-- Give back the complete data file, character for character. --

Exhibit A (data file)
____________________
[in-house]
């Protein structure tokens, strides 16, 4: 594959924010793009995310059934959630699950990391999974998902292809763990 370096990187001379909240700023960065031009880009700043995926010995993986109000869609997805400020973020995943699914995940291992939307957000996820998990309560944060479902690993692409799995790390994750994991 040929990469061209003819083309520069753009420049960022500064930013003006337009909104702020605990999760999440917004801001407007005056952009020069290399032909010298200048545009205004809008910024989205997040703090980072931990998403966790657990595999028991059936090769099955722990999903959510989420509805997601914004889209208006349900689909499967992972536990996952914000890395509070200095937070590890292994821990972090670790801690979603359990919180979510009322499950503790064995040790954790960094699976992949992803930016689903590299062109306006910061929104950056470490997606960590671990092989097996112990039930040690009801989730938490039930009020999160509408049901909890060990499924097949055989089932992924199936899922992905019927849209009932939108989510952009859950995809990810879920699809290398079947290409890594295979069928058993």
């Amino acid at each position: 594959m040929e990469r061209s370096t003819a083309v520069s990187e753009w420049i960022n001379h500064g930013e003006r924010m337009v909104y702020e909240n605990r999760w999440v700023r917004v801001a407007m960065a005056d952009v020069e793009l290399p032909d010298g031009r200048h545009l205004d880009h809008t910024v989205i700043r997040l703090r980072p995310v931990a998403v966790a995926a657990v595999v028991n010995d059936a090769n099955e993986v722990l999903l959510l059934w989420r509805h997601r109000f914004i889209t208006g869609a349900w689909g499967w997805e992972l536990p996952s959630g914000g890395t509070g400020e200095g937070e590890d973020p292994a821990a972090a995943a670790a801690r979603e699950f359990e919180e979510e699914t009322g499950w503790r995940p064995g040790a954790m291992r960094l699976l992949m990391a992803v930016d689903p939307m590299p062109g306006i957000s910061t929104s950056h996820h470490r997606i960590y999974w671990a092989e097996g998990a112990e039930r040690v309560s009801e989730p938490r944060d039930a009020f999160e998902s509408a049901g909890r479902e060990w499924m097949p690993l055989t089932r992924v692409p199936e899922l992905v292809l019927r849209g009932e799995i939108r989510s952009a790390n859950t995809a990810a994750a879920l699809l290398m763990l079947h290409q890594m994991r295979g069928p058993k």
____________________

[in-house]
């Protein structure tokens, strides 16, 4: 594959924010793009995310059934959630699950990391999974998902292809763990 370096990187001379909240700023960065031009880009700043995926010995993986109000869609997805400020973020995943699914995940291992939307957000996820998990309560944060479902690993692409799995790390994750994991 040929990469061209003819083309520069753009420049960022500064930013003006337009909104702020605990999760999440917004801001407007005056952009020069290399032909010298200048545009205004809008910024989205997040703090980072931990998403966790657990595999028991059936090769099955722990999903959510989420509805997601914004889209208006349900689909499967992972536990996952914000890395509070200095937070590890292994821990972090670790801690979603359990919180979510009322499950503790064995040790954790960094699976992949992803930016689903590299062109306006910061929104950056470490997606960590671990092989097996112990039930040690009801989730938490039930009020999160509408049901909890060990499924097949055989089932992924199936899922992905019927849209009932939108989510952009859950995809990810879920699809290398079947290409890594295979069928058993």
């Amino acid at each position: 594959m040929e990469r061209s370096t003819a083309v520069s990187e753009w420049i960022n001379h500064g930013e003006r924010m337009v909104y702020e909240n605990r999760w999440v700023r917004v801001a407007m960065a005056d952009v020069e793009l290399p032909d010298g031009r200048h545009l205004d880009h809008t910024v989205i700043r997040l703090r980072p995310v931990a998403v966790a995926a657990v595999v028991n010995d059936a090769n099955e993986v722990l999903l959510l059934w989420r509805h997601r109000f914004i889209t208006g869609a349900w689909g499967w997805e992972l536990p996952s959630g914000g890395t509070g400020e200095g937070e590890d973020p292994a821990a972090a995943a670790a801690r979603e699950f359990e919180e979510e699914t009322g499950w503790r995940p064995g040790a954790m291992r960094l699976l992949m990391a992803v930016d689903p939307m590299p062109g306006i957000s910061t929104s950056h996820h470490r997606i960590y999974w671990a092989e097996g998990a112990e039930r040690v309560s009801e989730p938490r944060d039930a009020f999160e998902s509408a049901g909890r479902e060990w499924m097949p690993l055989t089932r992924v692409p199936e899922l992905v292809l019927r849209g009932e799995i939108r989510s952009a790390n859950t995809a990810a994750a879920l699809l290398m763990l079947h290409q890594m994991r295979g069928p058993k």